Whiteout optimizations:

bcachefs btree nodes are log structured, and thus are also effectively a hybrid compacting data structure. Most btree node keys are in large sorted lists of keys that are too big to be efficiently inserted to or deleted from - but since we're not doing random updates on them, we can build special data structures to highly accelerate lookups.

Optimization: tracking when whiteouts need to be retained/written out:

Since we usually can't delete or update in place an existing key, this means we need whiteouts, but whiteouts add their own complications. When we generate a whiteout because we overwrite or delete an existing key, we may or may not need to keep that whiteout around and write it out to disk: if the key we overwrote had been written out to disk we need to ensure that we write something out to disk that overwrites it. If we're updating that key - i.e. inserting a new version of that key - then writing out the new key is sufficient, but if we were deleting we need to ensure that that whiteout is kept around and written out to disk.

To track this we have the flag bkey.needs_whiteout: keys have this flag set when they've been written out to disk, or when they overwrote something that was written out to disk.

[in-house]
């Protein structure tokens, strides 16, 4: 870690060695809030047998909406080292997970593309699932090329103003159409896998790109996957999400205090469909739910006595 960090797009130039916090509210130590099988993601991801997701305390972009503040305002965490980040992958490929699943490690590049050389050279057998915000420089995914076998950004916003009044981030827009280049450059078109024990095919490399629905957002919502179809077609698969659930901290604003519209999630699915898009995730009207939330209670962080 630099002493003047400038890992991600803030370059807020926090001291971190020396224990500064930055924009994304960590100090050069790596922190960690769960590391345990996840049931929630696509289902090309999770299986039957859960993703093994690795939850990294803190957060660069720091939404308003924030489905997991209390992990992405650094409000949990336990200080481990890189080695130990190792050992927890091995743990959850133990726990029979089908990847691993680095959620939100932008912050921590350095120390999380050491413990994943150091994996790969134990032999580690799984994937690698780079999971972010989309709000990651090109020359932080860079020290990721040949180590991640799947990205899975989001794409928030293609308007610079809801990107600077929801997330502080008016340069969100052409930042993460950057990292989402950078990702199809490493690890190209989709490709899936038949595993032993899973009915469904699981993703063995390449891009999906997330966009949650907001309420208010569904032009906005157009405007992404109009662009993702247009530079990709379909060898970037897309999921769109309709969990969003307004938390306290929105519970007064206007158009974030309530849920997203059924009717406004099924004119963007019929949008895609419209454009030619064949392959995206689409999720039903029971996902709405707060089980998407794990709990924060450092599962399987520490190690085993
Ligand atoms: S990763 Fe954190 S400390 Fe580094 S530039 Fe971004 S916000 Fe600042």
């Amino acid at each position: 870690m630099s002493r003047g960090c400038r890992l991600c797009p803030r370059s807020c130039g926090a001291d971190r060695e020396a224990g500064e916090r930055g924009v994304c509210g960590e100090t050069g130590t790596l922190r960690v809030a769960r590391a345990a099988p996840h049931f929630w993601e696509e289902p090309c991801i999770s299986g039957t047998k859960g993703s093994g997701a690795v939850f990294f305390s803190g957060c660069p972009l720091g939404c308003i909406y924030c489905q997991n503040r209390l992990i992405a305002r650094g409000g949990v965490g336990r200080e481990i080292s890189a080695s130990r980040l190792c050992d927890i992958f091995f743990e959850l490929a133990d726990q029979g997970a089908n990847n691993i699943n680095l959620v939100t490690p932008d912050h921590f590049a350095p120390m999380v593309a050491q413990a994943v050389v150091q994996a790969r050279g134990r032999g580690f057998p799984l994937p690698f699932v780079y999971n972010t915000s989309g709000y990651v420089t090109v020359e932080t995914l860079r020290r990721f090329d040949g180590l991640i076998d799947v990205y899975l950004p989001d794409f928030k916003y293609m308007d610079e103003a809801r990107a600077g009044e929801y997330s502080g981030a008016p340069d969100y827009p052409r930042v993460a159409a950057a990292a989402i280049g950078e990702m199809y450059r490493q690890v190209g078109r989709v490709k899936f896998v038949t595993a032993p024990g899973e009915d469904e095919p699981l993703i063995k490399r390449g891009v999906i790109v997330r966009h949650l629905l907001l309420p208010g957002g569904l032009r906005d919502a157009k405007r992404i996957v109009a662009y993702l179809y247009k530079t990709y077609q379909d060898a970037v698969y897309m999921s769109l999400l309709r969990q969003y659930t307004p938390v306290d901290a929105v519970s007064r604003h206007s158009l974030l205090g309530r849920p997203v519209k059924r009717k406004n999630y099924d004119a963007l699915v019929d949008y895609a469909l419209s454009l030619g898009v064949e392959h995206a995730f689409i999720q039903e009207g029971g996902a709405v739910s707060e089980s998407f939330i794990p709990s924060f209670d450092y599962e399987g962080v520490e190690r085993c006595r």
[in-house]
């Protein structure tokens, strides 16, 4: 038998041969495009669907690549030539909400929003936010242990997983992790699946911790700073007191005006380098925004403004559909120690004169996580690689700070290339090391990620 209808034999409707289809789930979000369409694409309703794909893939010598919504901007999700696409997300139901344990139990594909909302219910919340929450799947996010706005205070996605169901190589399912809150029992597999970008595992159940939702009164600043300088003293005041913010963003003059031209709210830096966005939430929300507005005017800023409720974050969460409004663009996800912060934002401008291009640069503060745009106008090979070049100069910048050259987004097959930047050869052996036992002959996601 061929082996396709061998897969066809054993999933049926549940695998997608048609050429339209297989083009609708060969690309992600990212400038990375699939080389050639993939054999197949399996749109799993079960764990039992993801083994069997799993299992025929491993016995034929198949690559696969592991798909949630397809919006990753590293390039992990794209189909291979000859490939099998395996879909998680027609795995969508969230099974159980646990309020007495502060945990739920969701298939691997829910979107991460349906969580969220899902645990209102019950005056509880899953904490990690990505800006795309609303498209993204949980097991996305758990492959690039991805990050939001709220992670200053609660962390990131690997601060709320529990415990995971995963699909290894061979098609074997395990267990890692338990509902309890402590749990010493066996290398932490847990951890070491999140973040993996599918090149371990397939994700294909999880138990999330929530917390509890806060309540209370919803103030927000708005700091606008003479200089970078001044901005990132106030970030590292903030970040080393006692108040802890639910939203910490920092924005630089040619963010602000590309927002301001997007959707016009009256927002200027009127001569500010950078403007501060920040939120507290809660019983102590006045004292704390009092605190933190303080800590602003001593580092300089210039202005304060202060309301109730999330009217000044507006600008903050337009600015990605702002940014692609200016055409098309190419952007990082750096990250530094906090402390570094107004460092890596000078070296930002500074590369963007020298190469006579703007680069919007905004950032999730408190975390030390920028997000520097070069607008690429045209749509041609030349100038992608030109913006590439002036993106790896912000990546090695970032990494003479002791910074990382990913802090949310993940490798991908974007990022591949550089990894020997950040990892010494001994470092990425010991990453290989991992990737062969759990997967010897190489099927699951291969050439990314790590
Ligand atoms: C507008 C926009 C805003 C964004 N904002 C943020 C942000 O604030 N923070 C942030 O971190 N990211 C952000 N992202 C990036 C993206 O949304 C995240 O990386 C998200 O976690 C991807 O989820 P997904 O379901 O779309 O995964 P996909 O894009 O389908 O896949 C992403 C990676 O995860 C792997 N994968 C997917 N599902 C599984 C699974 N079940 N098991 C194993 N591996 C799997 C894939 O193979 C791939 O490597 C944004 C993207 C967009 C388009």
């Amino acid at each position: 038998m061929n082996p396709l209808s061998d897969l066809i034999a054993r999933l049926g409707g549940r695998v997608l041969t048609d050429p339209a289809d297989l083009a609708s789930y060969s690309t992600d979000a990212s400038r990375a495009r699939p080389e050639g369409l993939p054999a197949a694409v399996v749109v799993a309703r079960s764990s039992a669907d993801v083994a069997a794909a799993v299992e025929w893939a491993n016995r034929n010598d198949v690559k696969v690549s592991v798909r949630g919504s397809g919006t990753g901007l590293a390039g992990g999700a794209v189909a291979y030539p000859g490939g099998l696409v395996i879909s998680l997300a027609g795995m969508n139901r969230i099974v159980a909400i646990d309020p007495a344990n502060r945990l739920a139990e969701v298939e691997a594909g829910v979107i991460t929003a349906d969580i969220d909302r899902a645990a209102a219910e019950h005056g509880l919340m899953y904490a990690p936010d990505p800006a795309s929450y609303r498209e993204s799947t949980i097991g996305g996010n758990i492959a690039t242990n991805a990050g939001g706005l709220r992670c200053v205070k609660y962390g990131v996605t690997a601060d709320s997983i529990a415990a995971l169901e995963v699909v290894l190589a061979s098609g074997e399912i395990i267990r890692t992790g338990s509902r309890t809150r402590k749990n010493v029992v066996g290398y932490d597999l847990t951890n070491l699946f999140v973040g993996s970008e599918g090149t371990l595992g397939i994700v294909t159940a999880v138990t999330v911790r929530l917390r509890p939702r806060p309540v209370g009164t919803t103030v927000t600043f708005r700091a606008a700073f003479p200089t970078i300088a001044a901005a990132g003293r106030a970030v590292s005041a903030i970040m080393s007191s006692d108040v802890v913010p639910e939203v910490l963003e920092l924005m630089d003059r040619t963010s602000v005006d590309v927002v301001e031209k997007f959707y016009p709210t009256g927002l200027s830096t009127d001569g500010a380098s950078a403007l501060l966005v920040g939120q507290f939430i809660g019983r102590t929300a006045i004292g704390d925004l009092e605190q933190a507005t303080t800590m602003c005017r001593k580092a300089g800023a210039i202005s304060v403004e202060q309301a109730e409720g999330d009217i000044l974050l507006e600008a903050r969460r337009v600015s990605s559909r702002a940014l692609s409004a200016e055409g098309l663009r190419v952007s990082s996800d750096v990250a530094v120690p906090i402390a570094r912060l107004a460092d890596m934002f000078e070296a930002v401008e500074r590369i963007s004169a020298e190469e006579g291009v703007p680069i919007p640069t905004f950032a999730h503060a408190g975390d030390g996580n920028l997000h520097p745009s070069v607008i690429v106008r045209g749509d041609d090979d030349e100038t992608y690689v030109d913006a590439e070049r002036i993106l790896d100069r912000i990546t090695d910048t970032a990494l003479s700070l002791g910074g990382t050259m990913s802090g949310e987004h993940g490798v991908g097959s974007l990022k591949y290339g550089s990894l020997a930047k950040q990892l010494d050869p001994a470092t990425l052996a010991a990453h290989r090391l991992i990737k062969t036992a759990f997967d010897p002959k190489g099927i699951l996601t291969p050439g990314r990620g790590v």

Optimization: storing whiteouts separately from other keys

Additionally: as mentioned, some whiteouts need to be retained until the next btree node write, but we don't want to keep them mixed in with the rest of the keys in a btree node where they'd have to be skipped over when we're iterating over live keys. Therefore, when a given bset in a btree node has too many whiteouts (as a fraction of the total amount of data in that bset), we do a compact operation that drops whiteouts, saving the ones that need to be written where the next btree node write will find it.

Optimization: deleting keys without emitting a new whiteout

We can delete a key, even one that's been written out to disk, without emitting a new whiteout (because that would require inserting into the last bset and an expensive memmove).

This works by changing the key type to KEY_TYPE_deleted - as usual whenever we overwrite an existing key - and leaving needs_whiteout set for that key, and additionally calling reserve_whiteout() to reserve space in the next btree write. The btree write code will scan the already-written bsets for whiteouts that need to be written and pick them up.


Extents add their own complications. KEY_TYPE_deleted is used for whiteouts for normal keys, and it's also used for extents that have been trimmed to 0 size. But a 0 size extent is meaningless - these can always be dropped. KEY_TYPE_discard is used for nonzero size extent whiteouts - i.e. whiteouts that actually do overwrite other extents.